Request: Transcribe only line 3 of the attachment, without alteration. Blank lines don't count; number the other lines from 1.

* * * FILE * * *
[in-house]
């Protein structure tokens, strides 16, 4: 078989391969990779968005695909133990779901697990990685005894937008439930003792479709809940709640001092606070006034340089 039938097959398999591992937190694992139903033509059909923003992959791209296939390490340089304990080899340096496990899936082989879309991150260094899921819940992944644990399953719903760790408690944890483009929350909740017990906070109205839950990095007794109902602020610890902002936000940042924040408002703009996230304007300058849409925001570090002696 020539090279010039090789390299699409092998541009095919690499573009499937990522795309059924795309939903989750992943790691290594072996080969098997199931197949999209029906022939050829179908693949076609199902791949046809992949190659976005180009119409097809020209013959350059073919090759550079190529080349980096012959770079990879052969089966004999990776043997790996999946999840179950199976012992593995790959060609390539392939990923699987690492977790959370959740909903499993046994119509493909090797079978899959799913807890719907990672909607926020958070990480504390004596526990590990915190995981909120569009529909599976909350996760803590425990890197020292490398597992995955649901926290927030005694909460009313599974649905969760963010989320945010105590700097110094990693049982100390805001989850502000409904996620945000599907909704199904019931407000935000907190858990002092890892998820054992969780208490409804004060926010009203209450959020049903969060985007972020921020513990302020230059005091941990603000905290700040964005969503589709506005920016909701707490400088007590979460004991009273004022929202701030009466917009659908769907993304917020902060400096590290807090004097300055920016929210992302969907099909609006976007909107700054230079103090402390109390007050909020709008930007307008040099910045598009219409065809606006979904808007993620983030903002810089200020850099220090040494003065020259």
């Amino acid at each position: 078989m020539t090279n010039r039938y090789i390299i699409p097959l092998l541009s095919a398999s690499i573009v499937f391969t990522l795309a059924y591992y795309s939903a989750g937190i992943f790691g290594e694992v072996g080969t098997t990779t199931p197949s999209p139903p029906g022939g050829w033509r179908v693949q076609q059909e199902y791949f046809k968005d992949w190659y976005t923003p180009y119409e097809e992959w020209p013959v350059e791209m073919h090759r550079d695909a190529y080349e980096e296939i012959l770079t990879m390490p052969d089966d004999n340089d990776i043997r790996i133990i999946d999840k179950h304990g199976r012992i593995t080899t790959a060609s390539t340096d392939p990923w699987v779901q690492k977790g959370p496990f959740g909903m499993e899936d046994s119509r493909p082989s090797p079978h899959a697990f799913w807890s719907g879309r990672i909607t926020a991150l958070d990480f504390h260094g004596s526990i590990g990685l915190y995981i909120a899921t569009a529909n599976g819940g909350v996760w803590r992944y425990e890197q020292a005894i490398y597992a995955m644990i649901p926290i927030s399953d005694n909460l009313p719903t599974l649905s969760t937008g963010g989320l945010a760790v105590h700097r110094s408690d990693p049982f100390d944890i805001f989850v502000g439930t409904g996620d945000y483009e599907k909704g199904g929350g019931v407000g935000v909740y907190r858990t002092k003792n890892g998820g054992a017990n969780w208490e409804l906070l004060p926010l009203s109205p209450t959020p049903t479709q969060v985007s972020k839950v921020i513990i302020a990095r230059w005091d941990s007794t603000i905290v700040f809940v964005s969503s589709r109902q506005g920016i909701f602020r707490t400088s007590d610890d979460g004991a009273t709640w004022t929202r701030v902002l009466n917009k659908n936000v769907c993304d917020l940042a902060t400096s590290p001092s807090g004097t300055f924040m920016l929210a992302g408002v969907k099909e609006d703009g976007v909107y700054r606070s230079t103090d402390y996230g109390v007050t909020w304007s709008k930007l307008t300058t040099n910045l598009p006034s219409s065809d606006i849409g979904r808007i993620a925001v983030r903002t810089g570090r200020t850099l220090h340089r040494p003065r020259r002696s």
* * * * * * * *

């Amino acid at each position: 078989m020539t090279n010039r039938y090789i390299i699409p097959l092998l541009s095919a398999s690499i573009v499937f391969t990522l795309a059924y591992y795309s939903a989750g937190i992943f790691g290594e694992v072996g080969t098997t990779t199931p197949s999209p139903p029906g022939g050829w033509r179908v693949q076609q059909e199902y791949f046809k968005d992949w190659y976005t923003p180009y119409e097809e992959w020209p013959v350059e791209m073919h090759r550079d695909a190529y080349e980096e296939i012959l770079t990879m390490p052969d089966d004999n340089d990776i043997r790996i133990i999946d999840k179950h304990g199976r012992i593995t080899t790959a060609s390539t340096d392939p990923w699987v779901q690492k977790g959370p496990f959740g909903m499993e899936d046994s119509r493909p082989s090797p079978h899959a697990f799913w807890s719907g879309r990672i909607t926020a991150l958070d990480f504390h260094g004596s526990i590990g990685l915190y995981i909120a899921t569009a529909n599976g819940g909350v996760w803590r992944y425990e890197q020292a005894i490398y597992a995955m644990i649901p926290i927030s399953d005694n909460l009313p719903t599974l649905s969760t937008g963010g989320l945010a760790v105590h700097r110094s408690d990693p049982f100390d944890i805001f989850v502000g439930t409904g996620d945000y483009e599907k909704g199904g929350g019931v407000g935000v909740y907190r858990t002092k003792n890892g998820g054992a017990n969780w208490e409804l906070l004060p926010l009203s109205p209450t959020p049903t479709q969060v985007s972020k839950v921020i513990i302020a990095r230059w005091d941990s007794t603000i905290v700040f809940v964005s969503s589709r109902q506005g920016i909701f602020r707490t400088s007590d610890d979460g004991a009273t709640w004022t929202r701030v902002l009466n917009k659908n936000v769907c993304d917020l940042a902060t400096s590290p001092s807090g004097t300055f924040m920016l929210a992302g408002v969907k099909e609006d703009g976007v909107y700054r606070s230079t103090d402390y996230g109390v007050t909020w304007s709008k930007l307008t300058t040099n910045l598009p006034s219409s065809d606006i849409g979904r808007i993620a925001v983030r903002t810089g570090r200020t850099l220090h340089r040494p003065r020259r002696s």